Trump allies subpoenaed in Georgia election probe, including Rudy Giuliani and Lindsey Graham
Key members of former President Donald Trump's legal team and staunch Republican ally Sen. Lindsey Graham were named in subpoenas issued by a special grand jury in Atlanta investigating interference in the 2020 election.
Rudy Giuliani, Trump's personal lawyer, and attorney John Eastman, who devised a plan to assemble alternate slates of electors to overturn President Joe Biden's election, headlined a list of Trump lawyers called to testify as soon as next week in an accelerating criminal investigation led by Fulton County District Attorney Fani Willis.
Also included in the group was Graham, R-S.C., who placed at least two telephone calls to Georgia Secretary of State Brad Raffensperger and members of his staff in the weeks following the November 2020 election, seeking a re-examination of absentee ballots "to explore the possibility of a more favorable outcome for former President Donald Trump," court documents state.
The Georgia criminal investigation is separate from a Justice Department inquiry and a special House committee's examination of events related to the Capitol assault.
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Subpoenas for Giuliani, Eastman and Graham represent the most high-profile steps yet in the Georgia investigation, which has focused on the Trump team's extensive efforts to overturn the state's election results.
Last month, Raffensperger testified for several hours before the panel as part of its focus on a January 2021 telephone call in which Trump pressured the state elections official to flip the election in Trump's favor.
Willis disclosed last year that local prosecutors had launched a wide-ranging investigation of possible election fraud, false statements, conspiracy, oath of office violations, racketeering and violence associated with threats to the election process.
The impetus for the inquiry was the Trump-Raffensperger telephone call in which the then-president said: "So look, all I want to do is this: I just want to find 11,780 votes, which is one more than we have. Because we won the state."
In an prior interview with USA TODAY, Willis said that she expected to make a decision on whether to bring criminal charges by the end of the year.
The subpoena request for Giuliani described the former New York mayor's wide-ranging attempts to invalidate the state's election results in testimony before the Georgia state Senate. In that Dec. 3, 2020 appearance, Giuliani claimed to have evidence of fraud in "multiple" counties.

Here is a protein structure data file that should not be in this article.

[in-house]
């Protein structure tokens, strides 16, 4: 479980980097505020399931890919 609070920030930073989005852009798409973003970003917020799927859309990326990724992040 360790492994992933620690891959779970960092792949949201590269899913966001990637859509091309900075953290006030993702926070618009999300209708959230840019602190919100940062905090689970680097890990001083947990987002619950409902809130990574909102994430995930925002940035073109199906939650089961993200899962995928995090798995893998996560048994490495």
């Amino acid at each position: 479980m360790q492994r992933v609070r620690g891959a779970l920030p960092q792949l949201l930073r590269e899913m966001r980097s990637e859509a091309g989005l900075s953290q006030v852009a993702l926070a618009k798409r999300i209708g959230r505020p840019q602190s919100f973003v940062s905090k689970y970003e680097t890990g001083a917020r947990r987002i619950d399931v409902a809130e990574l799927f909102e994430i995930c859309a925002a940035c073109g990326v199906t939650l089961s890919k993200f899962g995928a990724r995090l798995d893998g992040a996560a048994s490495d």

"Among the evidence offered by the Witness was a video recording of election workers at State Farm Arena in Atlanta that purported to show election workers producing 'suitcases' of unlawful ballots from unknown sources, outside the view of election poll watchers," the court documents state.
"Within 24 hours of the December 3, 2020, legislative hearing, the Georgia Secretary of State’s Office debunked the State Farm video and explained that its investigation revealed no voter fraud of any kind had taken place at State Farm Arena," according to the documents.
A lawyer for Giuliani said Tuesday the subpoena had not yet been served. A spokesperson for Graham did not immediately respond to a request for comment.
The false voter fraud claims in Georgia were the subject of a special House committee hearing last month in which Raffensperger, his top aide Gabe Sterling and former Fulton County election workers Shaye Moss and Ruby Freeman outlined the Trump team's pressure campaign.
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In dramatic testimony, Freeman, Moss' mother, said Trump and Giuliani had made her a target.
“There is nowhere I feel safe,” Freeman said. “Nowhere.
“Do you know it feels to have the president of the United States target you?” she asked. “The president of the United States is supposed to represent every American, not to target one. But he targeted me, Lady Ruby — a small business owner, a mother, a proud American citizen, who stood up to help Fulton County run an election in the middle of the pandemic.”